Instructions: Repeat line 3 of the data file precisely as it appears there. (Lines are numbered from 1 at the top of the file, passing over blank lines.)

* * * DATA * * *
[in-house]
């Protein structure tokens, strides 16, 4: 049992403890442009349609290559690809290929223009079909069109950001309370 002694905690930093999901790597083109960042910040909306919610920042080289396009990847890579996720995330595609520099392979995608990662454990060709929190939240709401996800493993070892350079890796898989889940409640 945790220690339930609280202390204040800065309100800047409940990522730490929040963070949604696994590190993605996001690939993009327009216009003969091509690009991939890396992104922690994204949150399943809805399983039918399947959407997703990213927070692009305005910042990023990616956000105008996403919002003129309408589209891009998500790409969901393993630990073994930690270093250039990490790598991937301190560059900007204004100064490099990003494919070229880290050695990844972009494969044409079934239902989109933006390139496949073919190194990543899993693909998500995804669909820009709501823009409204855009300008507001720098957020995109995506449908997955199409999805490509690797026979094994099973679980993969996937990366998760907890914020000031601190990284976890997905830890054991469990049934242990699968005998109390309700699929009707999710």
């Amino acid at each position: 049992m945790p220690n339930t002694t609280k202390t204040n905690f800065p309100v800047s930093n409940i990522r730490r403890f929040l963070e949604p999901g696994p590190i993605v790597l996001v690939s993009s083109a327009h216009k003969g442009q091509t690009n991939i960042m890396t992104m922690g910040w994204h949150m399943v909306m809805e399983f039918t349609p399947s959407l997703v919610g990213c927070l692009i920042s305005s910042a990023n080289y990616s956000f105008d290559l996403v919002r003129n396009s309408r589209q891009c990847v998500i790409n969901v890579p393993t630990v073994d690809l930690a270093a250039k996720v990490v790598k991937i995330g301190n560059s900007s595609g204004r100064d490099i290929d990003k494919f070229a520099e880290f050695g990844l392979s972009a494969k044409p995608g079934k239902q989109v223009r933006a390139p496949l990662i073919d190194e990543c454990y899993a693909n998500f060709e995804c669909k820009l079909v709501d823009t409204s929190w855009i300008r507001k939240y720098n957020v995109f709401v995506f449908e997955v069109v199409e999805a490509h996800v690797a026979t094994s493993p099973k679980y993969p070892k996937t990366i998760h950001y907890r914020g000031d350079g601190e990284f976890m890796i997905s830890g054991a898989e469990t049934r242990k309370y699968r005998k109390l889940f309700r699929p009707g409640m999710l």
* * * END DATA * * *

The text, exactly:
């Amino acid at each position: 049992m945790p220690n339930t002694t609280k202390t204040n905690f800065p309100v800047s930093n409940i990522r730490r403890f929040l963070e949604p999901g696994p590190i993605v790597l996001v690939s993009s083109a327009h216009k003969g442009q091509t690009n991939i960042m890396t992104m922690g910040w994204h949150m399943v909306m809805e399983f039918t349609p399947s959407l997703v919610g990213c927070l692009i920042s305005s910042a990023n080289y990616s956000f105008d290559l996403v919002r003129n396009s309408r589209q891009c990847v998500i790409n969901v890579p393993t630990v073994d690809l930690a270093a250039k996720v990490v790598k991937i995330g301190n560059s900007s595609g204004r100064d490099i290929d990003k494919f070229a520099e880290f050695g990844l392979s972009a494969k044409p995608g079934k239902q989109v223009r933006a390139p496949l990662i073919d190194e990543c454990y899993a693909n998500f060709e995804c669909k820009l079909v709501d823009t409204s929190w855009i300008r507001k939240y720098n957020v995109f709401v995506f449908e997955v069109v199409e999805a490509h996800v690797a026979t094994s493993p099973k679980y993969p070892k996937t990366i998760h950001y907890r914020g000031d350079g601190e990284f976890m890796i997905s830890g054991a898989e469990t049934r242990k309370y699968r005998k109390l889940f309700r699929p009707g409640m999710l």